D-Day must be recalled
Sixty-five years ago, an event occurred that ranks as one of the seminal events in the history of our country: D-Day. The invasion of France by Allied Forces, mostly American, marked the beginning of the end for the dream of the Nazi regime to rule a goodly portion of the world. Events such as this are too soon forgotten by ensuing generations. On that late spring morning, thousands of men faced certain death for the rest of us. I have seen those beaches now, calm and peaceful, but on the morning of June 6, 1944, they must have seemed like "hell on earth." An event like D-Day should be remembered for two reasons: the legacy it has given us all and the sacrifice that those many men made on that fateful morning 65 years ago.
Bill Burns, Stone Mountain
Glavine, Smoltz whine
Re: "Sentimental time is over; move on without Glavine," (Sports, June 4): Let's cut out the sentimentality and fan adoration, and get real. Tom Glavine's departure was a business decision. Glavine would have collected $1 million for pitching just one game, and the Braves had a younger, better pitcher available at considerably less cost. But more importantly, today's baseball players just don't get it. They are way overpaid. Chipper Jones will go 0 for 4 in a game, or sit out one or more games due to a sore toe, and collect more money than most people earn in two to three years. Bench players will collect more in a season than baseball greats like Henry Aaron or Stan Musial earned in their prime, and they will cry and moan. Glavine ignored and disrespected Braves fans during the strike season, deserted the Braves in 2002 for a Mets money contract, and didn't do anything last year to help the Braves win. He deserves to go, and I for one am glad that he's gone.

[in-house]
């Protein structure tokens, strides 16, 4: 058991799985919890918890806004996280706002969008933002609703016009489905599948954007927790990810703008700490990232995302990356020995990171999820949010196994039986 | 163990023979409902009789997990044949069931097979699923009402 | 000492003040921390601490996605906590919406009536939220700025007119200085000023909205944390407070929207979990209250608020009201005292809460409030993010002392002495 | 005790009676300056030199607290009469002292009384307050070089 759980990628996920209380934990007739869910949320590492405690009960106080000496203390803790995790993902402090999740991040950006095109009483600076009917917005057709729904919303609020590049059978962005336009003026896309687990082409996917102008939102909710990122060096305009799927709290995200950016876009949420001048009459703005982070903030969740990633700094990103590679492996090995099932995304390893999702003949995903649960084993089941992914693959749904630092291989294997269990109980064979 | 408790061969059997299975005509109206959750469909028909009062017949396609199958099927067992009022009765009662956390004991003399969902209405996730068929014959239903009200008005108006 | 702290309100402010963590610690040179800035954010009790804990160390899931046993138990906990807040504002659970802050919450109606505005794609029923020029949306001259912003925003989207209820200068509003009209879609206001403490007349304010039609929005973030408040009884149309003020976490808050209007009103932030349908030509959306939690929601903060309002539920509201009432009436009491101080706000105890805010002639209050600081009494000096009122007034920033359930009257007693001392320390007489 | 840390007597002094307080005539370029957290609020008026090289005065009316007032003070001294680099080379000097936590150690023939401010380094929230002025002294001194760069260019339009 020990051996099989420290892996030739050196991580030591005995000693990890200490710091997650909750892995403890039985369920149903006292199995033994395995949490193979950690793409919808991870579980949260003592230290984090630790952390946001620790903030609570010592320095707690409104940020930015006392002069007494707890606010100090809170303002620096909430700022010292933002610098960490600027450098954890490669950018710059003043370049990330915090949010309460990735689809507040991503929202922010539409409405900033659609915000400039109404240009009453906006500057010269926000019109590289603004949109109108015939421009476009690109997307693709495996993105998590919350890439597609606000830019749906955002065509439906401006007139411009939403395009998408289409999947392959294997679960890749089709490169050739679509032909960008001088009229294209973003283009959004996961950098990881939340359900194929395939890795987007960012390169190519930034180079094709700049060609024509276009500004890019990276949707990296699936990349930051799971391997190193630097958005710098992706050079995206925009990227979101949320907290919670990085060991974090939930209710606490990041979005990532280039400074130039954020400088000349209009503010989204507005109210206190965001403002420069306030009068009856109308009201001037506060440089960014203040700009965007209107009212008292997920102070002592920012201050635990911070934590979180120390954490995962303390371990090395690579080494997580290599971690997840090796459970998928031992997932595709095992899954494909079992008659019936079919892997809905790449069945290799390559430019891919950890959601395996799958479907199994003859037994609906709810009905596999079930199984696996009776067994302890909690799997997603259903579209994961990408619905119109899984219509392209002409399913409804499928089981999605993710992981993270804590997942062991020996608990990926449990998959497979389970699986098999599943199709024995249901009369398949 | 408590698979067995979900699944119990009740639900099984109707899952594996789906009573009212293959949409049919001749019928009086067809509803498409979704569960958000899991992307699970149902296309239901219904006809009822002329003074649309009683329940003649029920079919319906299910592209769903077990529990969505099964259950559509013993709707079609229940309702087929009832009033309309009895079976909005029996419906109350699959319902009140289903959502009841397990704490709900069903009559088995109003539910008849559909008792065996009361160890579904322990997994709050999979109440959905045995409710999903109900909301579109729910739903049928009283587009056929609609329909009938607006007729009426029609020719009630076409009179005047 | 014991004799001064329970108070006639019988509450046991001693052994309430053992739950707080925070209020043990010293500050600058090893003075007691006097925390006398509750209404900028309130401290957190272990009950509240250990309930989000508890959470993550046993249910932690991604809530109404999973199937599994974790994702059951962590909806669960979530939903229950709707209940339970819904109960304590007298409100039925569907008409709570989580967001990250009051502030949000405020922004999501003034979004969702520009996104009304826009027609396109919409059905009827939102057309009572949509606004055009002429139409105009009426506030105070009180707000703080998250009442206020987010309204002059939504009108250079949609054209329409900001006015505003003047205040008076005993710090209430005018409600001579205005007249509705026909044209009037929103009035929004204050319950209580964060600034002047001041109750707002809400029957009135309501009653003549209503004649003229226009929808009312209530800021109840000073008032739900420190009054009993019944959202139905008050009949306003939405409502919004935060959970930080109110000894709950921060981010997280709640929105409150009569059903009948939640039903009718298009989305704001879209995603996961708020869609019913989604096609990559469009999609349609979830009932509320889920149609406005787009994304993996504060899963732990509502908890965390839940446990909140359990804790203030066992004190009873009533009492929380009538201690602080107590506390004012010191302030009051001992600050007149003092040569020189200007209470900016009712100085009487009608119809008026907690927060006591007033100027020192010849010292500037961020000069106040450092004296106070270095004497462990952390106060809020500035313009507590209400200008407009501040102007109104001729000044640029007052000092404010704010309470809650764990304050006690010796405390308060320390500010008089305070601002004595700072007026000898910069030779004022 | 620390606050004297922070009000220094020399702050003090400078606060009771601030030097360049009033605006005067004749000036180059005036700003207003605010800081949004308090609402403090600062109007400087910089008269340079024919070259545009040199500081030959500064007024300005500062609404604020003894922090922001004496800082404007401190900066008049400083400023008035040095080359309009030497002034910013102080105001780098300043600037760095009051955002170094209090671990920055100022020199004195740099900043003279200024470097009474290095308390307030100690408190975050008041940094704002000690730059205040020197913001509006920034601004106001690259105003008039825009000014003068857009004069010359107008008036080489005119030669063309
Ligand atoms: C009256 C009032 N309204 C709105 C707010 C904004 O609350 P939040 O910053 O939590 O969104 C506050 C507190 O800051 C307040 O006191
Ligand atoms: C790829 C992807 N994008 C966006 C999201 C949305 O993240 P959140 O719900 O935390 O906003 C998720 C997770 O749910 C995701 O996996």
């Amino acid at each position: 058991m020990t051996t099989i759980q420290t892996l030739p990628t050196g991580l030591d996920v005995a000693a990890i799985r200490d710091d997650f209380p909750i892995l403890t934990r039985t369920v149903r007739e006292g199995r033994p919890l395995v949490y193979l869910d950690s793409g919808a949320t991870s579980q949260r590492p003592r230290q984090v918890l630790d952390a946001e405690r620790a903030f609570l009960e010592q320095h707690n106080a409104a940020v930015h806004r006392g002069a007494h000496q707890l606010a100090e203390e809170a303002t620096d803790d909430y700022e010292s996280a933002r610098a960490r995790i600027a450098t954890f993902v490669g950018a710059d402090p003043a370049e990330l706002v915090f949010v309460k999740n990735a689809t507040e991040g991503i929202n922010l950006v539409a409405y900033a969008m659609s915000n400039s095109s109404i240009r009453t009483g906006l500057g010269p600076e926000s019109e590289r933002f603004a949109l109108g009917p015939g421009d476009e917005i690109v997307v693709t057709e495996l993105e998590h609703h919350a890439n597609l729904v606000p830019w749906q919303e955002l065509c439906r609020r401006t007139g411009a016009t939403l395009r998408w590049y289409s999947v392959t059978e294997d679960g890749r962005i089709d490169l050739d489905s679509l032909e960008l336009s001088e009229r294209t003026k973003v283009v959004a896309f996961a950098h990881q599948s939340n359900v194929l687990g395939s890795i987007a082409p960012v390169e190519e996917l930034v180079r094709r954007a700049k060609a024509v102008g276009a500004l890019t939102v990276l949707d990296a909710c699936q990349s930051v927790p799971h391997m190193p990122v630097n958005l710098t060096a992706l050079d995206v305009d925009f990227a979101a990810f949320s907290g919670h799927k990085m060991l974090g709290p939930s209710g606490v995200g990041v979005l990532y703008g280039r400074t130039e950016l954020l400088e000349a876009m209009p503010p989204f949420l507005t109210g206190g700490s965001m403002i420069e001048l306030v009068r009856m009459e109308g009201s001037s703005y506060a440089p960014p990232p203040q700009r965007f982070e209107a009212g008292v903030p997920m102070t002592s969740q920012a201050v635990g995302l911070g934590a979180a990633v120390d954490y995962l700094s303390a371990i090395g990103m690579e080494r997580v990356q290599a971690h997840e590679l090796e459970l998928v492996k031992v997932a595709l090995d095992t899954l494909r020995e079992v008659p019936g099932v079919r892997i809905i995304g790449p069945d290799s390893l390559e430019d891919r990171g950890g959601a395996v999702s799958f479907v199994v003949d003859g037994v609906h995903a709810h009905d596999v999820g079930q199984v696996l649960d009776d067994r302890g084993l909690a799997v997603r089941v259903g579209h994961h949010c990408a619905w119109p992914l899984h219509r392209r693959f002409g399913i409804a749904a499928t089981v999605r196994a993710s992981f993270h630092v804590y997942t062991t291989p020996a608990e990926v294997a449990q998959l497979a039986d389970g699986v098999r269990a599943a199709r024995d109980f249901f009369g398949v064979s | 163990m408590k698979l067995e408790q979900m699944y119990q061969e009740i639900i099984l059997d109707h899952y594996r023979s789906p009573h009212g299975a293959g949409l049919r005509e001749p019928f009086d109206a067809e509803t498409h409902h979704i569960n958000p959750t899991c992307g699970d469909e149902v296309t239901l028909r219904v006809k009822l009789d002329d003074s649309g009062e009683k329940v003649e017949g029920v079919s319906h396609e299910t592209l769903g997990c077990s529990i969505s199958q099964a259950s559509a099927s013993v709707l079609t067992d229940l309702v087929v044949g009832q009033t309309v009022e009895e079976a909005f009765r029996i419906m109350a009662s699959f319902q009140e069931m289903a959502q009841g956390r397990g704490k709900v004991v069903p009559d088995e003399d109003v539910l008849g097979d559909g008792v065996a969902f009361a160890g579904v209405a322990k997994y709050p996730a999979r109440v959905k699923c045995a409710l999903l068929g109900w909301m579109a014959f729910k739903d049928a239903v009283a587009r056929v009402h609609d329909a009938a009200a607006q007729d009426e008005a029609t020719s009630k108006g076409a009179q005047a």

Charles Tatter, Marietta
Tom Glavine and John Smoltz: How much money have you each made during your careers? $80 million? $100 million? Stop your whining, and thank God for the abundant blessings you've received. Where does your sense of entitlement come from? You've spent your entire adult lives playing a child's game, and by any measure have received far more than you've given. Neither the Atlanta Braves or its fans owe you anything. You had the chance to bring your careers to their natural ends with dignity and grace, but instead, by your own words and actions, you've tarnished your legacies and reputations. You have no one to blame for this but yourselves.
Vincent Bonfanti, Alpharetta
Leave Gene Siskel alone
Re: the Mike Luckovich cartoon, (Opinion, June 5): Dick Cheney is a continuing political figure who may be fairly lampooned by political detractors and cartoonists as they see fit. However, Gene Siskel was never a political figure, and his widow and children are not, either. This is more than poor taste. It is thoughtlessly mean.
David L. Rusnak, Atlanta
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